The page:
’67-72

My path to the Chapel Hill started with an undergraduate degree in England (Leicester University), an MA from McMaster University in Canada and a Ph.D from in Washington University, St. Louis in1967. Bob (doc) Hamblin was my supervisor and Irving Louis Horowitz was a member of my committee. It may seem strange to have these two serving on the same committee but they worked well together and were very supportive. I also learned a lot from a great faculty that included Gouldner, Horowitz, Pittman and Jules Henry during the two years I spent as graduate student at “Wash U”. Jimmy Wiggins, also a student of Doc Hamblin graduated from Wash U about two years before I did and Doc suggested that I apply for a faculty position at UNC Chapel Hill. I also applied to Wisconsin and the University of Washington at Seattle. The Chapel Hill UNC Sociology Department was the first to invite me to visit. I presented my dissertation (a social psychological lab experiment) to a stellar group of faculty whose outstanding academic reputations I was well aware of. Tad Blalock was one of the faculty members present who asked questions and I clearly recall the generous way in which he framed them.

Currently, I am a professor Emeritus (sociology) and based in a research centre I created in 1983 (La Marsh Centre for Research on Violence and Conflict Resolution). Since 1993, I have been teaching, researching and publishing on violence associated with separation and divorce. I teach a research course on conflict resolution (adjudication) in family courts located in and around Toronto. Other than that, I play squash and watch Happy Days. Turned off Scott Baio however since the Republican convention. I became a US citizen shortly after my arrival in Chapel Hill and look forward to voting in the upcoming election. Married to Donna and we spend many happy days with our grandchildren.

Recollections: The Bowerman/Babe Andrew/Alumni days
When I arrived in Chapel Hill in 1967 I brought with me a hybrid specialization as a “sociological social psychologist”. The sociological specialization was evident in a macro study of violence in North Carolina penitentiaries and youth institutions for N.C Corrections. You cannot be more sociological than to have an article from this study published in the AJS. My co-author was Harold Grasmick, an excellent graduate student.

Demonstrating a credible social psychological specialization was a bit more complicated. For one thing, there were two social psychological specializations when I arrived. One specialization was represented by Glen Elder – my office on the fourth floor of the Alumni Building was adjacent to his- the other was represented by Jimmy Wiggins. I learned a great deal from both “experimental” Jimmy and “Life Course” Glen but I leaned more toward Jim. The result was trouble of two kinds.

First, I designed an experiment to test the “trigger pulls the finger” hypothesis formulated by aggression theorist-researcher Leonard Berkowitz. To this end obtained a bunch of weapons, including a handgun-a prohibited weapon. The weapons were placed on a table in plain sight of students randomly assigned to the treatment group. To this day I do not know the name of the person, group or collectivity that informed the local ablished Chapel Hill constabulary who approached me with interrogation in mind. I explained. The experiment continued. My credibility as a social psychologist was est(sort of) by a publication- Does the Trigger pull the Finger- with graduate student co-authors Louis Miller and Paul Wienir) in Sociometry.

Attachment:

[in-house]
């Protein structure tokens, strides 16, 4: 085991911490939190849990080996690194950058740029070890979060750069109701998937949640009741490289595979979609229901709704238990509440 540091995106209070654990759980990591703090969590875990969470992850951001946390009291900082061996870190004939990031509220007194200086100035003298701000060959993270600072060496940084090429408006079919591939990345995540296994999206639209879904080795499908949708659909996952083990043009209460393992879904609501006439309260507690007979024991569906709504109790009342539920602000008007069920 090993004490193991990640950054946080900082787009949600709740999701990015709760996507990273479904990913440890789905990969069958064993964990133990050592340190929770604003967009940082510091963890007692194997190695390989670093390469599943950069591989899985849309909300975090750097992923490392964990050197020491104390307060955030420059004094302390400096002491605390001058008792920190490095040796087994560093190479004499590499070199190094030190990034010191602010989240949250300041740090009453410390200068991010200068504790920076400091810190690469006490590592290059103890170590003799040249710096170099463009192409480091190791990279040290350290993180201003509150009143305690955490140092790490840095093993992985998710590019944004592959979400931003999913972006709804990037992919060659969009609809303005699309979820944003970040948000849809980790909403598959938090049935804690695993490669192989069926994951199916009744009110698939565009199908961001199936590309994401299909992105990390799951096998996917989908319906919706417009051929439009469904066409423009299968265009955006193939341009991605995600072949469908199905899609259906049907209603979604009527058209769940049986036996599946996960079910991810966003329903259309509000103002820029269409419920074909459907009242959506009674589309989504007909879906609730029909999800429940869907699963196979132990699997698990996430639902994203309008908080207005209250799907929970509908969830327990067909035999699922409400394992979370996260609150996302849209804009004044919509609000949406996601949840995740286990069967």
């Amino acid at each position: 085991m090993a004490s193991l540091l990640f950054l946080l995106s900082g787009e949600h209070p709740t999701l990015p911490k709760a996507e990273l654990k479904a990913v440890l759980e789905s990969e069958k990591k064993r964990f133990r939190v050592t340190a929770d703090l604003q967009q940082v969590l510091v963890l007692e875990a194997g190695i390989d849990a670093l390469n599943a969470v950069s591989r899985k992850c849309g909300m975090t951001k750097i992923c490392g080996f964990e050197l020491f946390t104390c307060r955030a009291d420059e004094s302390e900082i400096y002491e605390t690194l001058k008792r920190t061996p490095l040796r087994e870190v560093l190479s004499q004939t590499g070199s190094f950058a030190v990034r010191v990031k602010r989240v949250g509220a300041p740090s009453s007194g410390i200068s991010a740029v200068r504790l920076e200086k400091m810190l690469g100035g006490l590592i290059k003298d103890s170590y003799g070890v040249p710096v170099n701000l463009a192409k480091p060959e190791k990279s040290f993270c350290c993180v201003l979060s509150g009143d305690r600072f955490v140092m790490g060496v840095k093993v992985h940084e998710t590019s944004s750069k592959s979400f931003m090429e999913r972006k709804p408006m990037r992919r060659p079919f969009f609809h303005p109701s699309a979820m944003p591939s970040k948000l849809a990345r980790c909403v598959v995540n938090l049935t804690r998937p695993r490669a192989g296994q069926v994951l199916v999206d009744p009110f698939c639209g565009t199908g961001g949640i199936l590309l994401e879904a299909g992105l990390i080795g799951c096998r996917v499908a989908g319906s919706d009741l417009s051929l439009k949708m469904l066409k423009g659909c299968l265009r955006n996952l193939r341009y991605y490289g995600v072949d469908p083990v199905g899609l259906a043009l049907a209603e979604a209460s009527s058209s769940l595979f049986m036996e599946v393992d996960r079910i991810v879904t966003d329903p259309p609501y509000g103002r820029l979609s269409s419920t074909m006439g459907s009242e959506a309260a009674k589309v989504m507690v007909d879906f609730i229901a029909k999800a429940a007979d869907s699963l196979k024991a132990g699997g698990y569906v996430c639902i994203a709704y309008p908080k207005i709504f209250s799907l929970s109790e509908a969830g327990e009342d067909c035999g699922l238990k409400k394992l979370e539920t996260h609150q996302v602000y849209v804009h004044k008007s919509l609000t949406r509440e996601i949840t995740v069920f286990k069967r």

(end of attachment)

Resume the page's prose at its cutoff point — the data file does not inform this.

The second source of trouble was serralmus natteri –red bellied piranha fish. Following ethologists Tinbergen and Lorenz I set about testing the natural selection hypothesis that inhibitions against attacking and killing conspecifics would vary with the lethality of the weapons (fangs, talons, claws, teeth) they possessed. Ergo, two piranha would be less likely to attack each other during a four week period than two goldfish sharing the same fish tank during the following four weeks. The experiment ended when I returned from a visit to a penitentiary near Norfolk to find that one of piranha had jumped (or was pushed) out of the tank. Note that this experiment was conducted in a Sociology Department- albeit one in which the ecology of the fish tank was in play.

Faculty who were present during the Bowerman/Babe Andrew years will recall, as I do, tumultuous times in which a few of our graduates left to join SDS; table tennis on Tuesday evenings with a group that included Tad (lots of spin) Blalock and Jimmy Wiggins; assembling for lunch at the Rathskeller in a group that often included Dick Udry; walking a picket line in support of striking cafeteria workers; participating in attempts to desegregate places of work and entertainment; beating Duke and outstanding graduate students.
The end

During my tenure in the Department my wife was working as a social worker in the local hospital. After our daughter Megan was born we left Chapel Hill in order to live and work closer to my wife’s parents who lived in a suburb of Toronto. During the past 40 years I occasionally visit Chapel Hill in April on my return to Toronto from Florida (Englewood). The motor car I drive has a faded license plate that says UNC Tarheels.

desellis@yorku.ca
Submitted July 2016